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Power Over Life And Death

A brilliant young man killed himself. The defendant in a federal prosecution for downloading nearly 5 million articles from an organization whose mission is “to foster widespread access to the world’s body of scholarly knowledge,” his situation was clearly more than he could bear. The “victim” settled all civil claims against him this past summer after he returned the data he had in his possession. The government went ahead with prosecution anyway, reasoning as follows:

Stealing is stealing, whether you use a computer command or a crowbar, and whether you take documents, data or dollars.

His family’s statement contained the following:

Aaron’s death is not simply a personal tragedy. It is the product of a criminal justice system rife with intimidation and prosecutorial overreach.

Aaron and his family learned in the hardest imaginable way a truth that every marginally okay criminal defense learns after a very short time in the trenches.

People aren’t crimes. People are people, and the stress that the rest of us feel because we’re overworked or worried about money or trying to figure out some way to make ourselves feel important or validate our place in the world isn’t jack shit compared to the stress we’d be feeling if we were in our clients’ shoes for even one second.

Don’t fool yourself. When’s the last time someone tried to take your life, stick you in a cage, take your livelihood, or brand you a scourge on society for the rest of your life?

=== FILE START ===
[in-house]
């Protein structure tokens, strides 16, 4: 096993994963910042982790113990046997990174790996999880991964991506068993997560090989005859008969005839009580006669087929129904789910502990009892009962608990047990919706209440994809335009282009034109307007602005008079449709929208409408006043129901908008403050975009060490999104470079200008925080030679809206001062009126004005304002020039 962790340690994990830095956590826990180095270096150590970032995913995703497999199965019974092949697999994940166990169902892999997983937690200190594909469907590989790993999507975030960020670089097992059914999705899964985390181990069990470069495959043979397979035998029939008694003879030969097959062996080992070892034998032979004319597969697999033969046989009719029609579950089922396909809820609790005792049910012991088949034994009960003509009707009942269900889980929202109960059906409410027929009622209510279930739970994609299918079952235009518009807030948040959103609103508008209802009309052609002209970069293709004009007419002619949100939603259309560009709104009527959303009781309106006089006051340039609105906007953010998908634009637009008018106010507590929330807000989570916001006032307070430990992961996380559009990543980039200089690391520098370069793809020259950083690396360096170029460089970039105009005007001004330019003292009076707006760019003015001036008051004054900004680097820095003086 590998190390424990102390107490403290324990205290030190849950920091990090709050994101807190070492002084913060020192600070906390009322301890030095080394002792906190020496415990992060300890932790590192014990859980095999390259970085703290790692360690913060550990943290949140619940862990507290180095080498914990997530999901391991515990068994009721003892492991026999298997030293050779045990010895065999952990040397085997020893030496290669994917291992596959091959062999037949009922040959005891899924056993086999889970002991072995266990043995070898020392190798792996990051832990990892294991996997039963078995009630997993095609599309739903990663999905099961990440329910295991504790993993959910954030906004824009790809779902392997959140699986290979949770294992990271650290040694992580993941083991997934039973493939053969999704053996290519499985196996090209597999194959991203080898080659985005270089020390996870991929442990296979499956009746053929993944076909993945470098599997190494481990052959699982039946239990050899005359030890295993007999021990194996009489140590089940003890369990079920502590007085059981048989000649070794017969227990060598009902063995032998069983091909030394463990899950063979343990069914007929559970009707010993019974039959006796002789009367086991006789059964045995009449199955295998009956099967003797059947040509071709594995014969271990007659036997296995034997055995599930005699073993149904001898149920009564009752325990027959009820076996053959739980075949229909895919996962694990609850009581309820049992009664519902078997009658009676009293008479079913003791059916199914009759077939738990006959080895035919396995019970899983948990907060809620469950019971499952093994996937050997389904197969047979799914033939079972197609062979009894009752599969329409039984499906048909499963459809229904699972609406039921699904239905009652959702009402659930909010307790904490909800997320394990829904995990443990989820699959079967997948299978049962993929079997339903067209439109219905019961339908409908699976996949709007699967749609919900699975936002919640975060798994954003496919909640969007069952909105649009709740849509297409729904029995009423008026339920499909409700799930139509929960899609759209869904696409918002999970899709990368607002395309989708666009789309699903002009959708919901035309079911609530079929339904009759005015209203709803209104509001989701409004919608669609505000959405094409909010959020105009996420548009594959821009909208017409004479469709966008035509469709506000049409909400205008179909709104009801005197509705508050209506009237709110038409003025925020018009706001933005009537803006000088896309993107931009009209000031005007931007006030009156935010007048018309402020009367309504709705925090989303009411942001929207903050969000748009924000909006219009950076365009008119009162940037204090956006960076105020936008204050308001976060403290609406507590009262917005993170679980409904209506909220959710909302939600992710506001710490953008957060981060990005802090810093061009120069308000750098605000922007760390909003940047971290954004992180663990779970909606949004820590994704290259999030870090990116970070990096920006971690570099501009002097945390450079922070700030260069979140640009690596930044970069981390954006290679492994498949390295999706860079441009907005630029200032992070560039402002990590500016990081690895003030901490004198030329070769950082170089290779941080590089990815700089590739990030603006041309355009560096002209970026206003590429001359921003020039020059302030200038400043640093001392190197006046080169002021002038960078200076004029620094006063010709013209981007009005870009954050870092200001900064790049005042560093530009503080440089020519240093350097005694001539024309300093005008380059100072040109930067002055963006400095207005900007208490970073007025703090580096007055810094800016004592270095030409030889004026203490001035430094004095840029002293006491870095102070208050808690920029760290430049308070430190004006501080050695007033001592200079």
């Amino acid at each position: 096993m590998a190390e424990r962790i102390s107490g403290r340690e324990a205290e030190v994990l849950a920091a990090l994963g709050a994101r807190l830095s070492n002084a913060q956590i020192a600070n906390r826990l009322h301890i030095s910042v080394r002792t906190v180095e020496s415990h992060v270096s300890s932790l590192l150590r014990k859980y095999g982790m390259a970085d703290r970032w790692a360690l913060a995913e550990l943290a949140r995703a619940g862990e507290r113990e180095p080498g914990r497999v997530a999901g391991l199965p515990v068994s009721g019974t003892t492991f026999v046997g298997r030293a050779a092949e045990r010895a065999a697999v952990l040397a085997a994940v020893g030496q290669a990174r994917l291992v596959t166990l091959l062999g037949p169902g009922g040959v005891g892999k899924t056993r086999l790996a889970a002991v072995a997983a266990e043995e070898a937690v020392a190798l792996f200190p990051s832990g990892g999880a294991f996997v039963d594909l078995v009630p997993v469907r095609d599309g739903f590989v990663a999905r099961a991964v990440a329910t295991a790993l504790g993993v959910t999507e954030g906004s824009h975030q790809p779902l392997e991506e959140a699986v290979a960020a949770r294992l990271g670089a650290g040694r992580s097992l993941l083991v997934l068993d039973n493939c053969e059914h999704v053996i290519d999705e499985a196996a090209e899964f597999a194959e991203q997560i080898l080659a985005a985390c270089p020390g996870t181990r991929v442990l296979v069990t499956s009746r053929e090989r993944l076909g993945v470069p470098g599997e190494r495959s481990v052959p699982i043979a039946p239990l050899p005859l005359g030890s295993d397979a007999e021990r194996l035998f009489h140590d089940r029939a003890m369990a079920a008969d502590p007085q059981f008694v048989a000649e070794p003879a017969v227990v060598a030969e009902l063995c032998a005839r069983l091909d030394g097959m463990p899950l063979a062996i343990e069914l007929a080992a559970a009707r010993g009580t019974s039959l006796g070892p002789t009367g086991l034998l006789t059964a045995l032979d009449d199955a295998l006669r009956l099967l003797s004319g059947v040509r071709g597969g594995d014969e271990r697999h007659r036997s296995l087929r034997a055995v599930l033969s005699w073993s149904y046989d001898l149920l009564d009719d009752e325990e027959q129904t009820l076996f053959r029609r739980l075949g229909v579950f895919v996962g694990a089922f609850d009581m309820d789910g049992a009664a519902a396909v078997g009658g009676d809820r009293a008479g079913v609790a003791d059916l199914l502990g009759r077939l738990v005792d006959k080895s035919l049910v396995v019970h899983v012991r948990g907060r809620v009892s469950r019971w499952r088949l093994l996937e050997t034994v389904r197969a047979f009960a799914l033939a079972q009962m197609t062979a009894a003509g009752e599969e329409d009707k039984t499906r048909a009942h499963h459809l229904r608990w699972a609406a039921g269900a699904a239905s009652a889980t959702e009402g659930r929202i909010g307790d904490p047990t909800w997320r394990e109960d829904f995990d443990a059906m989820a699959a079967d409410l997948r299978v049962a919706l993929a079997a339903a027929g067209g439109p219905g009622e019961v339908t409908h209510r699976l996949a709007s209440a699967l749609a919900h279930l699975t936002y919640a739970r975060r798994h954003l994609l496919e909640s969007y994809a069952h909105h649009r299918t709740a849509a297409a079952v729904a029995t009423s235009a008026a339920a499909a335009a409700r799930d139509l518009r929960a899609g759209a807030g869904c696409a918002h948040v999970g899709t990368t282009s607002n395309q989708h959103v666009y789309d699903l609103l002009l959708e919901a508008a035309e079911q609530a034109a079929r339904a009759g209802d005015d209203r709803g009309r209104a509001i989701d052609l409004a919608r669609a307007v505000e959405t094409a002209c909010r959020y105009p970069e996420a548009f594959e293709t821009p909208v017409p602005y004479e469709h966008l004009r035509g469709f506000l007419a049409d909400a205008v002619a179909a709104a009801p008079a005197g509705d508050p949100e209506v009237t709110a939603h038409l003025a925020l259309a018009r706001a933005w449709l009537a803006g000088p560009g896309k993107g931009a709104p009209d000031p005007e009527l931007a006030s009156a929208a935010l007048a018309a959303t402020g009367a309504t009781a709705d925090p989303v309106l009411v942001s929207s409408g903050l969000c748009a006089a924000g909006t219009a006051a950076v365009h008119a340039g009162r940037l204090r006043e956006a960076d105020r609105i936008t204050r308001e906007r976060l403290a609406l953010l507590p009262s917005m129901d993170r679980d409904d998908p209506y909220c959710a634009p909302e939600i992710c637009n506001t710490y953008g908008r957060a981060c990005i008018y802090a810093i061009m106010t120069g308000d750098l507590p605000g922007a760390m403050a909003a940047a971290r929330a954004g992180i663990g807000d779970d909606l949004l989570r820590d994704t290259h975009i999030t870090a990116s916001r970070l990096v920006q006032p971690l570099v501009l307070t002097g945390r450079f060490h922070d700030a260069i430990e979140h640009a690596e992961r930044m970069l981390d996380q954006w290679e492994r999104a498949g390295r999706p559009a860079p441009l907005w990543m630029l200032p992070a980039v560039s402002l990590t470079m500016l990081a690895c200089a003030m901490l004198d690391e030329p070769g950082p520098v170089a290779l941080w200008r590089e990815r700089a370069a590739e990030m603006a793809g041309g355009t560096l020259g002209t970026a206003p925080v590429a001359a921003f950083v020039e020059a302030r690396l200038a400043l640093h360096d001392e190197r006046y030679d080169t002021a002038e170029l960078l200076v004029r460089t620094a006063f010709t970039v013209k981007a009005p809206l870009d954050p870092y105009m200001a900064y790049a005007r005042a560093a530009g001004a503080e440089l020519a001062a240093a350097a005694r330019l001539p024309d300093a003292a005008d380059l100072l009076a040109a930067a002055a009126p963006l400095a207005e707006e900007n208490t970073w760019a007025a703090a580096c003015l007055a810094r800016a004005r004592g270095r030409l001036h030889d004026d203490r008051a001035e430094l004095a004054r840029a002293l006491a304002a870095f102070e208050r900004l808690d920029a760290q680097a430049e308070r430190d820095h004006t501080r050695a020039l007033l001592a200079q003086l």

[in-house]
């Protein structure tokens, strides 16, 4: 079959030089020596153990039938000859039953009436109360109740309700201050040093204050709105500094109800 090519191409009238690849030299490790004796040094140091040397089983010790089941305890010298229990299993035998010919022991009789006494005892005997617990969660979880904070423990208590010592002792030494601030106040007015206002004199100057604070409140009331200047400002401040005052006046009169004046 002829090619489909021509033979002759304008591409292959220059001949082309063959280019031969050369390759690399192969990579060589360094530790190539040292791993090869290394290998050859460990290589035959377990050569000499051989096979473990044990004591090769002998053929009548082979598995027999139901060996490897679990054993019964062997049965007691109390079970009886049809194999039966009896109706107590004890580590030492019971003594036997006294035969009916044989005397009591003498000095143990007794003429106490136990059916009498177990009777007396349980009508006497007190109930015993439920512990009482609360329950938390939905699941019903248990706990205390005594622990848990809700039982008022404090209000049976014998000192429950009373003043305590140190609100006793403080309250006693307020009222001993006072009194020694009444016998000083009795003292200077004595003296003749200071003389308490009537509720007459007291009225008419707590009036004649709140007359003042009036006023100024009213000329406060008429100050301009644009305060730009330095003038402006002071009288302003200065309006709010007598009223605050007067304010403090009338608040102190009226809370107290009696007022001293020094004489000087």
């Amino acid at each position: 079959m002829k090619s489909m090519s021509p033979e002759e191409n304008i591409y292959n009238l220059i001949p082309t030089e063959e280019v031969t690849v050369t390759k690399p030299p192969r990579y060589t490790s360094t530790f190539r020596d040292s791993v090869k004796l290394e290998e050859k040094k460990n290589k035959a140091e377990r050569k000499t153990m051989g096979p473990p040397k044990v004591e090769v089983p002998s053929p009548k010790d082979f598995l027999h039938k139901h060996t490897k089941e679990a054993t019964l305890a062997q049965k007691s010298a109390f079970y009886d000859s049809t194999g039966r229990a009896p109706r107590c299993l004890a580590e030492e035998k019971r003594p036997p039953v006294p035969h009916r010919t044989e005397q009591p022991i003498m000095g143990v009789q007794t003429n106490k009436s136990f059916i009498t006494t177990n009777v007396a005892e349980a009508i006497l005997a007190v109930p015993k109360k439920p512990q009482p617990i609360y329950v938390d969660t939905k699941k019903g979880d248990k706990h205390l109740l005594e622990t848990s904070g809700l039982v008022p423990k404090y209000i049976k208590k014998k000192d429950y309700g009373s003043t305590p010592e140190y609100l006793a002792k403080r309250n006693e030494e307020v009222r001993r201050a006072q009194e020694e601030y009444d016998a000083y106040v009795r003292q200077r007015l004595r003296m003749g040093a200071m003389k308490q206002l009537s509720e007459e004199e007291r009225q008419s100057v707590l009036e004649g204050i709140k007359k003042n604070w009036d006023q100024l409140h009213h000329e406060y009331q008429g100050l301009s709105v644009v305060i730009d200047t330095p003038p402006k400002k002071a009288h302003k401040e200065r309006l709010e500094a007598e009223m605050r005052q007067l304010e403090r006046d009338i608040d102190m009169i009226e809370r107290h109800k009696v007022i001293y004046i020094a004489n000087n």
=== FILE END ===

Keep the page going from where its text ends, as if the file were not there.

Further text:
I’ve mused before about prosecutors with blood on their hands. I should muse more often because it’s important. This passage always stood out to me in Sunday school:

For unto whomsoever much is given, of him shall be much required; and to whom men have committed much, of him they will ask the more.

There are a few things I wish every prosecutor understood, and I wouldn’t have much to write if every prosecutor and many judges considered a few simple things before doing what they believe to be their jobs.

No matter where you practice or how lowly and mundane you think you slavish pursuit of convictions might be, you should understand that you wield power that would break you. You wield power that would break your father, your brother, or your son.

Do you respect that? Do you consider that before you set yourself to potentially destroy the hopes and dreams and maybe even the life of another human being?

H/T Antonin I. Pribetic and Scott Greenfield, who writes about Aaron Swartz here (and previously here).

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